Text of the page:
follow that by some time in zurich. teaching and performing with the crumbs and some german guy. this is to help one have an appreciation for fun which the swiss seem to have forgotten while they stockpile years of plundered nazi gold underneath their cold, distant gaze. and no matter how much you talk to her or buy her drinks (at fucking ten dollars a beer) she'll never go home with you because you only speak two languages and excuse me for thinking that alittle heavy petting is a cute way of getting to know someone.

followed by two weeks in the czech republic.

can't wait for graz.

Saturday, June 10, 2006

Life at Home...

A Classic by Arthur Lismer, Rene Dellefont and Jacob Banigan

Friday, June 09, 2006

derek flores on steve sim

lee white is probably the best improviser i have ever seen. his attention to detail and his even, calculated pace make him a thinking mans improviser. the power of his narrative skill; weaving from the well worn path into dangerous unpredictability. lee's pale, gangly frame a canvass wherein he can paint characters in subtle hues. indeed i have had the pleasure with working with lee on too few occasions, and every time i vow that i should follow his lead and learn the art of his controlled energy.

i guess the same can be said for steve.

Tuesday, June 06, 2006

Steve Sim

Derek Flores

Jacob Banigan

Monday, June 05, 2006

Reasons Why Canada Will Win The Theatresports World Cup

1. We invented Theatresports. We exported it to less awesome countries to make them a little less sucky.

2. We understand Theatresports. We know how to play any ridiculous challenge and still touch the audience with stories that examine the human condition - BACKWARDS.

3. a)Jacob Banigan
b)Derek Flores
c)Steve Sim

4. Our pathetic competition:
a) Sweden

Ooh, i'm scared! Sweden is challenging us! They may be listed as one of the happiest countries, maybe their social system rivals even Canada's, maybe they are on average better looking than us, but for the arts? Hello? Culture? Who can list even FIVE global cultural contributions from the Swedes? let's see: ABBA, Bergman... um... that's it! Goose egg! even ABBA is only really appreciated by 40 year old chicks in drunken twitching fits of nostalgia - and Bergman - oh, you've seen a Bergman film and it was really amazing? NERD! Try it on your film studies class, college boy! This is improv.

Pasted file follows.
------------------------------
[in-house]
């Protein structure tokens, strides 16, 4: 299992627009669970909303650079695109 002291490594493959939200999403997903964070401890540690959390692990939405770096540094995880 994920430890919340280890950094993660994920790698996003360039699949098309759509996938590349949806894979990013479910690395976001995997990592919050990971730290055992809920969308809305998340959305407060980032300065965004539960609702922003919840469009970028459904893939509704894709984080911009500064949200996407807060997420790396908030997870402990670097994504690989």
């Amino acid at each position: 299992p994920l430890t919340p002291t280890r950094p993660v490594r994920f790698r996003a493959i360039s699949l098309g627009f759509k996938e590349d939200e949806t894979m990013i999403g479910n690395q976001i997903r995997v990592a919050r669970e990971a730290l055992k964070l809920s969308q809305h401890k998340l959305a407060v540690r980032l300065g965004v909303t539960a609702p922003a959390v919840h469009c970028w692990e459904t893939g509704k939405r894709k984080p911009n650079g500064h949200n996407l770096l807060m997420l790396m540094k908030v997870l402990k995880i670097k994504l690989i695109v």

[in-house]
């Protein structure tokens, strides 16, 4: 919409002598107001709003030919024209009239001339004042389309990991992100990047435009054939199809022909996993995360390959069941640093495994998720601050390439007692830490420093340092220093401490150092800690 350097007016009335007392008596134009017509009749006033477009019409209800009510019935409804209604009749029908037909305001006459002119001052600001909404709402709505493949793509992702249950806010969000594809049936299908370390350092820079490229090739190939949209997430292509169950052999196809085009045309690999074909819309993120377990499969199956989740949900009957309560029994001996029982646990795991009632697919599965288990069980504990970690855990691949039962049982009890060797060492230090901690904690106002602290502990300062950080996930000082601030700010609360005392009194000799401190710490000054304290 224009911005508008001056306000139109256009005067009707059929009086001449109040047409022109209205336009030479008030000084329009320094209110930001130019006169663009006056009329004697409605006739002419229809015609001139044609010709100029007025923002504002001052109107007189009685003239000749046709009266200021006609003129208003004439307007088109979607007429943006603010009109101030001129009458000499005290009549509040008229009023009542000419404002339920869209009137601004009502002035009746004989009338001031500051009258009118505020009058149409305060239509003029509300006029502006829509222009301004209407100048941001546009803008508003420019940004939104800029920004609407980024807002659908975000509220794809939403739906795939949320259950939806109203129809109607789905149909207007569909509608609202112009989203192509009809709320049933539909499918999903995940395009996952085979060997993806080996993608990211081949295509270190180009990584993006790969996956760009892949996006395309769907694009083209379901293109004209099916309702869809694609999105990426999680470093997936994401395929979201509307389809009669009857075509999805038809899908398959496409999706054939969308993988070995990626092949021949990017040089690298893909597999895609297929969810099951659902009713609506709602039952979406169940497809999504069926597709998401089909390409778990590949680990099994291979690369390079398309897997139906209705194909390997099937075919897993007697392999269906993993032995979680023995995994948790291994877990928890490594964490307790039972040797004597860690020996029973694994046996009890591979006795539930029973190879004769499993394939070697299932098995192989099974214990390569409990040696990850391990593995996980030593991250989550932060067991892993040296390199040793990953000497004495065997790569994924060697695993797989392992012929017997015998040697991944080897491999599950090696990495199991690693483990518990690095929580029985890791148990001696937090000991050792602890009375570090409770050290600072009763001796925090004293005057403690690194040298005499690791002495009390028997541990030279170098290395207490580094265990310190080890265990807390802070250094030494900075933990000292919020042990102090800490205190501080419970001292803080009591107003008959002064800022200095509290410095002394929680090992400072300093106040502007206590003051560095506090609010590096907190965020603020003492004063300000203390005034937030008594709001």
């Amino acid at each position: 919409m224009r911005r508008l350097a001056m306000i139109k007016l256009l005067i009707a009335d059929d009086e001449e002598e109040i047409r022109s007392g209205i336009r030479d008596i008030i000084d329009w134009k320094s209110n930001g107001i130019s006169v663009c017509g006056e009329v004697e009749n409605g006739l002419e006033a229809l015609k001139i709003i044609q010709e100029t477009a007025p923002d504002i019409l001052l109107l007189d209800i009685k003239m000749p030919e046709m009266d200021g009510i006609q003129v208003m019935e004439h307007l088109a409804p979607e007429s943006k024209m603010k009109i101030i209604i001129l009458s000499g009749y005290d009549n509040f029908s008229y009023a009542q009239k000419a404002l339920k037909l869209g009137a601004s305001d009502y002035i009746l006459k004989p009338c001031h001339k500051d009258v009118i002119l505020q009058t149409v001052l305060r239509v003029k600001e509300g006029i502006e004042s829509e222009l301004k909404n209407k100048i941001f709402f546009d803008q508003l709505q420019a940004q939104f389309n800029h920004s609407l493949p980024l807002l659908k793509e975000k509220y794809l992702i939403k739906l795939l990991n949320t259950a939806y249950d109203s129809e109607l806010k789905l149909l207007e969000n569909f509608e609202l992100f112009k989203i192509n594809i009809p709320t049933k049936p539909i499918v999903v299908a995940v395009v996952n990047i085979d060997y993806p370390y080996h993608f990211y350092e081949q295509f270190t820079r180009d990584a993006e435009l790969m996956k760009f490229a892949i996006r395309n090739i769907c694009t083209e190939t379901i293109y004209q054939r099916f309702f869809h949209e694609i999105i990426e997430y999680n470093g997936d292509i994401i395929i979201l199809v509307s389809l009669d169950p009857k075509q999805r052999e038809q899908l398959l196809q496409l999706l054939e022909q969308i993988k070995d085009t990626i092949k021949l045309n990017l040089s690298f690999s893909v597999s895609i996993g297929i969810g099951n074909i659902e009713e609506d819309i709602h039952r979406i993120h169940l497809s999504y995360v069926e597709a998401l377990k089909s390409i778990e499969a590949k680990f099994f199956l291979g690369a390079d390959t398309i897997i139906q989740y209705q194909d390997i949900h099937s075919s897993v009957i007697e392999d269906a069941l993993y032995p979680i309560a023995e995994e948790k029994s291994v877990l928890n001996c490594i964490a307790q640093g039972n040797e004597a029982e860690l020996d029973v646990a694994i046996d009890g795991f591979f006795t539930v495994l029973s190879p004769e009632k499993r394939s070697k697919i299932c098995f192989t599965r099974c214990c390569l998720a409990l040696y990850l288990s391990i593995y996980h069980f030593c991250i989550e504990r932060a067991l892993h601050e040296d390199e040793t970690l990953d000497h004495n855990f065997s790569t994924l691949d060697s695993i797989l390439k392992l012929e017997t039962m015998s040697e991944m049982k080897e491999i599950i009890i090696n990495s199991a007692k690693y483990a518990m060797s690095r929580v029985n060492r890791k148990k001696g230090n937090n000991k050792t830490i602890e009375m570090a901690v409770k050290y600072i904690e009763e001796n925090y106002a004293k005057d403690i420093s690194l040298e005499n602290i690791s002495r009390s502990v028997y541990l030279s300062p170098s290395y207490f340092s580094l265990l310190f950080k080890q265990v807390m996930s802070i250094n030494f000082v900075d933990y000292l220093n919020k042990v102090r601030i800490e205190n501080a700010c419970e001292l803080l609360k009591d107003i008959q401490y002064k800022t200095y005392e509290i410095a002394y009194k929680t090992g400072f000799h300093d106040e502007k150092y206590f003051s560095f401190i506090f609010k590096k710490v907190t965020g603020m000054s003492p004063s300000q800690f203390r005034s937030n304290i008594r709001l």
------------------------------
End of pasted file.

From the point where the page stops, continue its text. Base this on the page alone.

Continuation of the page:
Sweden? ... please.

b) Russia

Oh, yeah, the Russians are FAMOUS for their sense of humour. And the "Oh but we must laugh to prevent us from crying" angle doesn't cut it. Maybe they would have had a chance if they had like a secret state-run training facility in Siberia where children are raised under strict conditions to be super-comedy-soldiers, but honestly, i don't think they got that goin on. Good luck, FORMER superpower!

c) Zimbabwe

I have no quarrel with this country. Zimbabwe is quite a strong contender. May the best team win - wait! oop! we're playing against Zimbabwe on July 1 - Canada Day! Our national holiday! YOU GOIN DOWN, AFRICA!

5. We don't care if we win! That's right! We are there to entertain the audience. So even if the points don't go our way, we are going to be frickin' heroes to the beautiful sexy intelligent German audience. And that's why we'll get the points and win - because we don't care about the points and winning.
(Nobody beats Canadians at passive aggression)

regarding the boring nature of some posts on this site:

for many of the earlier posts, i merely copied stuff i wrote for a grant application, hence: DULLSVILLE.

the canadian gov't is pretty good about grants, but we don't fit into their categories, so we are 'inadmissable' and 'screwed'.
The TS World Cup is covering our travel and accom expenses, for which we are grateful. But we need some green!
ah, nerts.

Sunday, June 04, 2006

Jacob on Derek

Derek was first on my list when forming THE CANADIAN SHiELD.
He understands THEATRESPORTS: the nature of the 'competition', the essence of stories, the balance between mischieviousness and allowing the show to succeed.

He studied under Keith Johnstone for years, and took the work to new levels for himself and others on stage. Where others would merely obey the Prof, Derek would respectfully question and challenge the pillars of improv.

I think I met Derek in 1991 at the Edmonton Fringe Festival, where we hosted a Theatrespots Tournament called ImproMania. He from Loose Moose Theatre, I of Rapid Fire. Immediately I knew he was the best kind of trouble on stage. Derek would leap into any challenge that came up, mess around with the show, make tons of little jokes but never detract from the story. He was fearless but in control and a real inspiration for me.

Derek probably did not take notice of me, since i was not on the tournament team. Over the next year we crossed paths a couple times, and at the next Fringe were cast in the same show - a semi-improvised show called Suspect, in which i unsuccessfully stole his gags on more than one occasion. shame on me, yes.

He went off to be one of The 3 Canadians, touring the world doing unbelievable street shows that somehow were improv related ... it was 80% SHOWSHOWSHOW, 5% improv and 15% convincing the crowd to pay them for it. It was remarkable (he remarked).

Derek moved to Toronto, and we have played once there at Catch 22 (!)with Kevvy - i think in the last 10 years we have done just that one show together, but it's like riding a bike or surviving a shark attack, once you learn...